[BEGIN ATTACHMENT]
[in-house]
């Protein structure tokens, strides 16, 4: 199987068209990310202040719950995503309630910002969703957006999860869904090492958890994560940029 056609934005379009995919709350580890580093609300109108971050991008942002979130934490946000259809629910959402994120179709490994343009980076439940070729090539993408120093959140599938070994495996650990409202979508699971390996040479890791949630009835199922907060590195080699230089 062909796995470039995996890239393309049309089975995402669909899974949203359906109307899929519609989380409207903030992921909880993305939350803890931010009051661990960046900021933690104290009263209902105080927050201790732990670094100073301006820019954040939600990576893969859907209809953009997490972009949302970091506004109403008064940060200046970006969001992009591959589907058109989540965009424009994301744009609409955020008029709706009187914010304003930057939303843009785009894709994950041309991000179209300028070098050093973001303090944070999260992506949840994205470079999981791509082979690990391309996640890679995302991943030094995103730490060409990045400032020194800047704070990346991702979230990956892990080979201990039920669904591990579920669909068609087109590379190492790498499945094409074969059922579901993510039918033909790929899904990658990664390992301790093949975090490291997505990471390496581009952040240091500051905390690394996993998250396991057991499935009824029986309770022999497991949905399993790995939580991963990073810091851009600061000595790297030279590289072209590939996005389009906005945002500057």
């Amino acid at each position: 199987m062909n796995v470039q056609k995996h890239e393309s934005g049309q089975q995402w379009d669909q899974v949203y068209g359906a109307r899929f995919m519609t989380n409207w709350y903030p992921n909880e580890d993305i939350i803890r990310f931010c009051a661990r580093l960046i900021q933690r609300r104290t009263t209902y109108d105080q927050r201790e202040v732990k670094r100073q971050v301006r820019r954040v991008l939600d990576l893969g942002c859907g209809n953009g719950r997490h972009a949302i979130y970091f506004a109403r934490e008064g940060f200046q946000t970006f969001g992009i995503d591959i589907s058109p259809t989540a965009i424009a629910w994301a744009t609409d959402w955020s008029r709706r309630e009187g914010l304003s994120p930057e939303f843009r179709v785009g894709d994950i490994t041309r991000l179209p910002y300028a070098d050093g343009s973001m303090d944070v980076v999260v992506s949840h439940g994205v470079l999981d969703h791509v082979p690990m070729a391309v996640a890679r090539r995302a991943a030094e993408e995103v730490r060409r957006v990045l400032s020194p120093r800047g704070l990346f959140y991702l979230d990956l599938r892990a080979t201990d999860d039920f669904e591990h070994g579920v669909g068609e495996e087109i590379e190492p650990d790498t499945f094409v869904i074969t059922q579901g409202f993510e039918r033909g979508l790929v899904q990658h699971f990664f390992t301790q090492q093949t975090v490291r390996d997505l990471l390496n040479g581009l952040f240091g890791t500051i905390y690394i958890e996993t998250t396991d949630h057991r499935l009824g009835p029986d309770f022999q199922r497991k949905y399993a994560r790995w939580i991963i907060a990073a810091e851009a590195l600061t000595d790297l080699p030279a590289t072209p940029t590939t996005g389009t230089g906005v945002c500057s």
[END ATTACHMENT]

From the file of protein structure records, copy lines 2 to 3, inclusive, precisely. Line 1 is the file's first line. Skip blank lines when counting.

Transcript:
């Protein structure tokens, strides 16, 4: 199987068209990310202040719950995503309630910002969703957006999860869904090492958890994560940029 056609934005379009995919709350580890580093609300109108971050991008942002979130934490946000259809629910959402994120179709490994343009980076439940070729090539993408120093959140599938070994495996650990409202979508699971390996040479890791949630009835199922907060590195080699230089 062909796995470039995996890239393309049309089975995402669909899974949203359906109307899929519609989380409207903030992921909880993305939350803890931010009051661990960046900021933690104290009263209902105080927050201790732990670094100073301006820019954040939600990576893969859907209809953009997490972009949302970091506004109403008064940060200046970006969001992009591959589907058109989540965009424009994301744009609409955020008029709706009187914010304003930057939303843009785009894709994950041309991000179209300028070098050093973001303090944070999260992506949840994205470079999981791509082979690990391309996640890679995302991943030094995103730490060409990045400032020194800047704070990346991702979230990956892990080979201990039920669904591990579920669909068609087109590379190492790498499945094409074969059922579901993510039918033909790929899904990658990664390992301790093949975090490291997505990471390496581009952040240091500051905390690394996993998250396991057991499935009824029986309770022999497991949905399993790995939580991963990073810091851009600061000595790297030279590289072209590939996005389009906005945002500057």
């Amino acid at each position: 199987m062909n796995v470039q056609k995996h890239e393309s934005g049309q089975q995402w379009d669909q899974v949203y068209g359906a109307r899929f995919m519609t989380n409207w709350y903030p992921n909880e580890d993305i939350i803890r990310f931010c009051a661990r580093l960046i900021q933690r609300r104290t009263t209902y109108d105080q927050r201790e202040v732990k670094r100073q971050v301006r820019r954040v991008l939600d990576l893969g942002c859907g209809n953009g719950r997490h972009a949302i979130y970091f506004a109403r934490e008064g940060f200046q946000t970006f969001g992009i995503d591959i589907s058109p259809t989540a965009i424009a629910w994301a744009t609409d959402w955020s008029r709706r309630e009187g914010l304003s994120p930057e939303f843009r179709v785009g894709d994950i490994t041309r991000l179209p910002y300028a070098d050093g343009s973001m303090d944070v980076v999260v992506s949840h439940g994205v470079l999981d969703h791509v082979p690990m070729a391309v996640a890679r090539r995302a991943a030094e993408e995103v730490r060409r957006v990045l400032s020194p120093r800047g704070l990346f959140y991702l979230d990956l599938r892990a080979t201990d999860d039920f669904e591990h070994g579920v669909g068609e495996e087109i590379e190492p650990d790498t499945f094409v869904i074969t059922q579901g409202f993510e039918r033909g979508l790929v899904q990658h699971f990664f390992t301790q090492q093949t975090v490291r390996d997505l990471l390496n040479g581009l952040f240091g890791t500051i905390y690394i958890e996993t998250t396991d949630h057991r499935l009824g009835p029986d309770f022999q199922r497991k949905y399993a994560r790995w939580i991963i907060a990073a810091e851009a590195l600061t000595d790297l080699p030279a590289t072209p940029t590939t996005g389009t230089g906005v945002c500057s």